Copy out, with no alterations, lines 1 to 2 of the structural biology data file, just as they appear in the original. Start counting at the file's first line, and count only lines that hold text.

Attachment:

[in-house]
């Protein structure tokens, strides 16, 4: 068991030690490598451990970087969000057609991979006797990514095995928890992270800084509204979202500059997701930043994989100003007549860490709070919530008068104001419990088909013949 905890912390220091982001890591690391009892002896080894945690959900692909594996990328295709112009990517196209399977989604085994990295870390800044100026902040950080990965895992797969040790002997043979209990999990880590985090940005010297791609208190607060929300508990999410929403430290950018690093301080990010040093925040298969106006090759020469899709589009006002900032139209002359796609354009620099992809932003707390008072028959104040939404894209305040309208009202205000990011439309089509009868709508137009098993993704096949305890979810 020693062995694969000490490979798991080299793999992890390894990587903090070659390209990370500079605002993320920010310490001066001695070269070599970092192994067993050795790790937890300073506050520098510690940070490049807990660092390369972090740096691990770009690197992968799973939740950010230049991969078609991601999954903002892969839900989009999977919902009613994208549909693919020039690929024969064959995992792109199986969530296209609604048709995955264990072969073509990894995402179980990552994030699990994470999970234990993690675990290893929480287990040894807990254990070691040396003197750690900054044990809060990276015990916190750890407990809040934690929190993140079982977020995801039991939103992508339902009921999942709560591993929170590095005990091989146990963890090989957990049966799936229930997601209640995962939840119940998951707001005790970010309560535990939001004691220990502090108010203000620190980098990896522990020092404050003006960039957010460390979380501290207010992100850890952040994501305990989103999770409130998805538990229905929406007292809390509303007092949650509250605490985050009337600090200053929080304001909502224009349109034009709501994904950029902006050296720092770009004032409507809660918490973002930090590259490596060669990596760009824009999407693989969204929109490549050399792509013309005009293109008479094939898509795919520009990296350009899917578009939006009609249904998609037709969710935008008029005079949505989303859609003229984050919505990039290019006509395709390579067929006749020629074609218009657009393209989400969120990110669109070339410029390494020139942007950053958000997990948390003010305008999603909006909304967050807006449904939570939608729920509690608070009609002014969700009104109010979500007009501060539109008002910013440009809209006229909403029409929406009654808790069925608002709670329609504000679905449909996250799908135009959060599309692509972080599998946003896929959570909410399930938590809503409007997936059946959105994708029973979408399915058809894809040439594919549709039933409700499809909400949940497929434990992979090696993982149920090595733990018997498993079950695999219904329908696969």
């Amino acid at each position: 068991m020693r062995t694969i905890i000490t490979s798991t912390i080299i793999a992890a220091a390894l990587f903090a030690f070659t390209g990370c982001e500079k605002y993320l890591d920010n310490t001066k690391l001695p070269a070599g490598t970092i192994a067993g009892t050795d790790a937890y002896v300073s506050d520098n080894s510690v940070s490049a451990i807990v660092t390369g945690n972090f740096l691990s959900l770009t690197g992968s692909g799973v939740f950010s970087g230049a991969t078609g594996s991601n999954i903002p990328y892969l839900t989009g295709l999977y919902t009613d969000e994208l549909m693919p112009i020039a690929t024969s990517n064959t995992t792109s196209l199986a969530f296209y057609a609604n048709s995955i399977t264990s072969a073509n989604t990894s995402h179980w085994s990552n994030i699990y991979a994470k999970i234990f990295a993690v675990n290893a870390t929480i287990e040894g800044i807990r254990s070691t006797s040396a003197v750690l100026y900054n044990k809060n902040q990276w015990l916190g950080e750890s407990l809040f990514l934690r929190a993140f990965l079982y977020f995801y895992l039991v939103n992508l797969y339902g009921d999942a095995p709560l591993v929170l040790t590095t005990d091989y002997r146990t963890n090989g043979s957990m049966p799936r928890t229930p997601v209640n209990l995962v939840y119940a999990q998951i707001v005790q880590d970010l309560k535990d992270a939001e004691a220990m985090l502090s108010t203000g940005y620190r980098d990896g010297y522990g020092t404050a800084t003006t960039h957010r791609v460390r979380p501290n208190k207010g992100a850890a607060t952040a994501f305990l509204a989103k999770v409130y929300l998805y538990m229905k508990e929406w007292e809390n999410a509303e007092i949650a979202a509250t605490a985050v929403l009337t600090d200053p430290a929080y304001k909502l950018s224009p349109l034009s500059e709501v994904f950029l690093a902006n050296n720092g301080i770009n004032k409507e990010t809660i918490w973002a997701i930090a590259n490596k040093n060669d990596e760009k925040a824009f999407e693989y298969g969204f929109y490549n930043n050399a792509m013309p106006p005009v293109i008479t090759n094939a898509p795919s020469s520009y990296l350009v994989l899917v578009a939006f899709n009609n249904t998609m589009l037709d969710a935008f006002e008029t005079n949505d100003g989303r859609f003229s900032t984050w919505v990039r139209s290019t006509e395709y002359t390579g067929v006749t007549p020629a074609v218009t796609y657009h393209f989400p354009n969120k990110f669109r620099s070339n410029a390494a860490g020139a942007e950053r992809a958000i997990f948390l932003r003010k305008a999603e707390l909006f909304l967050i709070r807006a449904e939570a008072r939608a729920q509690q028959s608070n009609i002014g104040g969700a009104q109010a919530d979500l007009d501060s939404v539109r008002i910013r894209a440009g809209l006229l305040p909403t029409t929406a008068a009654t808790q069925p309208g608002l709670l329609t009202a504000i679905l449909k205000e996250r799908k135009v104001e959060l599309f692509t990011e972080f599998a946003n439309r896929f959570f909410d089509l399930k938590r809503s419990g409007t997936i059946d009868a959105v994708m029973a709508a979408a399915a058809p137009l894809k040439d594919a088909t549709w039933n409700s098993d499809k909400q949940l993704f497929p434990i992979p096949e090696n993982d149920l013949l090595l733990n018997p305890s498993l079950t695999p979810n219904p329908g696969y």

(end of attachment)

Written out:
[in-house]
């Protein structure tokens, strides 16, 4: 068991030690490598451990970087969000057609991979006797990514095995928890992270800084509204979202500059997701930043994989100003007549860490709070919530008068104001419990088909013949 905890912390220091982001890591690391009892002896080894945690959900692909594996990328295709112009990517196209399977989604085994990295870390800044100026902040950080990965895992797969040790002997043979209990999990880590985090940005010297791609208190607060929300508990999410929403430290950018690093301080990010040093925040298969106006090759020469899709589009006002900032139209002359796609354009620099992809932003707390008072028959104040939404894209305040309208009202205000990011439309089509009868709508137009098993993704096949305890979810 020693062995694969000490490979798991080299793999992890390894990587903090070659390209990370500079605002993320920010310490001066001695070269070599970092192994067993050795790790937890300073506050520098510690940070490049807990660092390369972090740096691990770009690197992968799973939740950010230049991969078609991601999954903002892969839900989009999977919902009613994208549909693919020039690929024969064959995992792109199986969530296209609604048709995955264990072969073509990894995402179980990552994030699990994470999970234990993690675990290893929480287990040894807990254990070691040396003197750690900054044990809060990276015990916190750890407990809040934690929190993140079982977020995801039991939103992508339902009921999942709560591993929170590095005990091989146990963890090989957990049966799936229930997601209640995962939840119940998951707001005790970010309560535990939001004691220990502090108010203000620190980098990896522990020092404050003006960039957010460390979380501290207010992100850890952040994501305990989103999770409130998805538990229905929406007292809390509303007092949650509250605490985050009337600090200053929080304001909502224009349109034009709501994904950029902006050296720092770009004032409507809660918490973002930090590259490596060669990596760009824009999407693989969204929109490549050399792509013309005009293109008479094939898509795919520009990296350009899917578009939006009609249904998609037709969710935008008029005079949505989303859609003229984050919505990039290019006509395709390579067929006749020629074609218009657009393209989400969120990110669109070339410029390494020139942007950053958000997990948390003010305008999603909006909304967050807006449904939570939608729920509690608070009609002014969700009104109010979500007009501060539109008002910013440009809209006229909403029409929406009654808790069925608002709670329609504000679905449909996250799908135009959060599309692509972080599998946003896929959570909410399930938590809503409007997936059946959105994708029973979408399915058809894809040439594919549709039933409700499809909400949940497929434990992979090696993982149920090595733990018997498993079950695999219904329908696969």